Editor in Chief (interim) AccountingWEB
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Self-rationing urged to ease internet jams

Kids off school, people working from home and millions of citizens self-isolating from the coronavirus all have one thing in common – they want to access the web to stay in touch and keep themselves amused. But now the industry regulator Ofcom has called for customers to exercise self-restraint.

25th Mar 2020
Editor in Chief (interim) AccountingWEB
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Net users urged to exercise self restraint to lessen demand during coronavirus outreak
Ocado 25 March 2020

Following numerous reports of poor bandwidth and losses of service since social distancing measures and Boris Johnson’s Monday night lockdown announcement, telecoms regulator Offcom published an explanatory note on Wednesday. “Broadband and mobile networks are seeing shifting patterns of demand as a result of the response to coronavirus, with many families online together during the day for home working and schooling.”

Network operators were confident they could meet increased demand. But the regulator added: “We can all play our part in helping to manage how we use our broadband, home phones and mobiles.”

Experienced homeworkers will already be aware of the ebbs and flows of bandwidth during the day as kids get off school and start hammering the multiple role-playing game sites. Or you might have experienced occasional Netflix glitches at weekends when people are watching live sports and Netflix.

Contention issues

The issue for home internet users is contention. Every internet access point typically supports up to 50 users on the assumption that they won’t all use the available bandwidth at the same time. However, exceptional circumstances can trigger exceptional demand to create the internet equivalent of empty supermarket shelves.

Mobile phone users have much the same issue. Last week, Databarracks non-executive chairman Mike Osborne noted reports on 17 March of ee, O2 and Vodafone customers having mobile network access problems.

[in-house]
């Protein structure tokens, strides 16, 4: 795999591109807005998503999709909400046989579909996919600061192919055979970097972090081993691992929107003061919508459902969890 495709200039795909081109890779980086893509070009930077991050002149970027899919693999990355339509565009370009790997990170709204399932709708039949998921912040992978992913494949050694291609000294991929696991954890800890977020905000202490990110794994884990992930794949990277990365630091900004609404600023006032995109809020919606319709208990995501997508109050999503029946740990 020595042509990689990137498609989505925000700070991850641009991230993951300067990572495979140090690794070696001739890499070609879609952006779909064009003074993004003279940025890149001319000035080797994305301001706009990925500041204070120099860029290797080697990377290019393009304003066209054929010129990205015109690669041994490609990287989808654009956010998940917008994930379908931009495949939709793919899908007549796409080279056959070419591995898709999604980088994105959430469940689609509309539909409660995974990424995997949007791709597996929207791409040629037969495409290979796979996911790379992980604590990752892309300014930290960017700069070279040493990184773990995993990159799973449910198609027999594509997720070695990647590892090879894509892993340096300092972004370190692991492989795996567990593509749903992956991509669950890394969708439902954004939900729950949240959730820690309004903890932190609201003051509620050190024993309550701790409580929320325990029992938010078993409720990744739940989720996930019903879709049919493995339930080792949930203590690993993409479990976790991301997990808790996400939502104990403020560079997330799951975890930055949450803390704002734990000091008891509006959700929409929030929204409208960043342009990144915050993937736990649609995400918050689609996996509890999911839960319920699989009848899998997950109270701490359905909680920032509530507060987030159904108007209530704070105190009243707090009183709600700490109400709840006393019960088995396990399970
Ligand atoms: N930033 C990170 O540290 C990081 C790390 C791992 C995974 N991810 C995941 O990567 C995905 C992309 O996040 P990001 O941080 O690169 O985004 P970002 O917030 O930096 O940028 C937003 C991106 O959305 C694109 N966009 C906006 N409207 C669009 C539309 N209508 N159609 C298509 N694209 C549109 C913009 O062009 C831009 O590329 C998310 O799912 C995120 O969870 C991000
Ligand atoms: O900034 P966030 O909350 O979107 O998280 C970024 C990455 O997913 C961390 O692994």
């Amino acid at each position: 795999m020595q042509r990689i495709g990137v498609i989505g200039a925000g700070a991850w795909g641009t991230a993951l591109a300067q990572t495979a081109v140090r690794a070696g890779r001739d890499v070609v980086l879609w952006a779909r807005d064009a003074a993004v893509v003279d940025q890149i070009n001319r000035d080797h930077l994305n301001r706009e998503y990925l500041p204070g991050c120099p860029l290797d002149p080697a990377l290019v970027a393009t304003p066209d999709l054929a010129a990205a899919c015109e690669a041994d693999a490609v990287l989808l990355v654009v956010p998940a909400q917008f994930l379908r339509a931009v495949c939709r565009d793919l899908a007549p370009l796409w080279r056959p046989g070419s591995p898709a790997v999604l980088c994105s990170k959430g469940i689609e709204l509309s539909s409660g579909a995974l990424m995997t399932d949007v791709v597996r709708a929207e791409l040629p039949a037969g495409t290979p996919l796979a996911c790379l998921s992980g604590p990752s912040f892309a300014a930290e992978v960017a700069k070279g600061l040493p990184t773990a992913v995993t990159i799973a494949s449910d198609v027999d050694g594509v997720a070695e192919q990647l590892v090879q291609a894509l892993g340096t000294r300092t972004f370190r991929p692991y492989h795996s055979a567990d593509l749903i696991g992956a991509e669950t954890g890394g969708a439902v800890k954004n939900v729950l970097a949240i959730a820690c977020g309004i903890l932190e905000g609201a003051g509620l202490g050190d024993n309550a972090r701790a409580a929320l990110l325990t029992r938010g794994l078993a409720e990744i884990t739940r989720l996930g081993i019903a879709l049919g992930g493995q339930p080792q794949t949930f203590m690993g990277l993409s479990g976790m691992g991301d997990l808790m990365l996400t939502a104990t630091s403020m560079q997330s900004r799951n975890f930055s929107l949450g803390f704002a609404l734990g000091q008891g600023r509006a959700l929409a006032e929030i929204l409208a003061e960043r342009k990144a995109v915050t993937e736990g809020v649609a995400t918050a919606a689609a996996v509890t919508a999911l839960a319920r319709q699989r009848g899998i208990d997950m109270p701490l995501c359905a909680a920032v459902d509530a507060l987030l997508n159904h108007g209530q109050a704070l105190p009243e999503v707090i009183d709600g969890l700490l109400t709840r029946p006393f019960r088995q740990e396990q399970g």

“Nearly all personal and home communication networks work on a contended basis and we all share the available capacity,” Osborne said. “That is what is going to happen if much of the population work from their home internet and mobile networks, combined with a high use of gaming and streaming services. Speed and quality of service will become compromised.”

Site overloads

Ofcom and service providers maintain that they can cope with demand - if users exercise some self-restraint. But there have been repeated reports in the past week of network overloads and site access problems, among them:

  • Microsoft Office 365 struggled to cope last week after the company lifted the user limits on its free trial edition of Office 365 Business Premium with the interactive Teams app. By Tuesday, users in Europe were reporting access problems as the number of Teams users had more than doubled to 44m since November. Service has been resumed with lessened capacity for background backup processes during weekday hours.
  • The Ocado website effectively closed from Wednesday 18 to Saturday 21 March while the delivery service optimised the site to cope with massively increased demand. Waits of up to 4hrs have been common for shoppers who already had accounts. Anyone else was effectively locked out of the service and app.
  • Netflix cut the quality of its content to manage capacity at EU’s request
  • In an effort to support the struggling “gig economy” sector, music-sharing and merchandise site Bandcamp's waived its commission fees on Friday 20 March. The response was overwhelming, causing the site to struggle with the traffic and transaction volumes. “So just be patient if you can, if it takes a wee while to load,” wrote Lost Map record label chief Pictish Trail from his Hebridean island hideaway in Eigg. 

Tips to ensure regular service

Internet and mobile users can help each other to get an adequate service, Ofcom advised, by applying the following tips:

  1. Use your landline or WiFi to make calls - they may be what your mum and dad use, but in the current circumstances, landlines offer more reliable connections than mobiles. Ofcom suggests switching phone settings to WiFi callling or placing calls via apps such as Facetime, Skype or WhatsApp.
  2. Move your router away from other wireless devices - Cordless phones, baby monitors, halogen lamps, dimmer switches, stereos, speakers and even microwave ovens can all affect your WiFi signal if they’re too close to your router. 
  3. Reduce the devices using your connection - Tablets and smartphones running in the background will compete with other systems trying to access the net. If you are doing video calls, switching off the camera will reduce the bandwidth used. “Or try starting them at less common times, rather than on the hour or half hour,” Ofcom advised. Also try staggering your internet use so different people don’t carry out data-heavy tasks like gaming or streaming at the same time. Download videos in advance instead of streaming them.
  4. Try wired rather than wireless - an Ethernet cable is still the most reliable way to connect your computer directly to your router. Cables are available from as little as £3 – but you may need to go online to find one.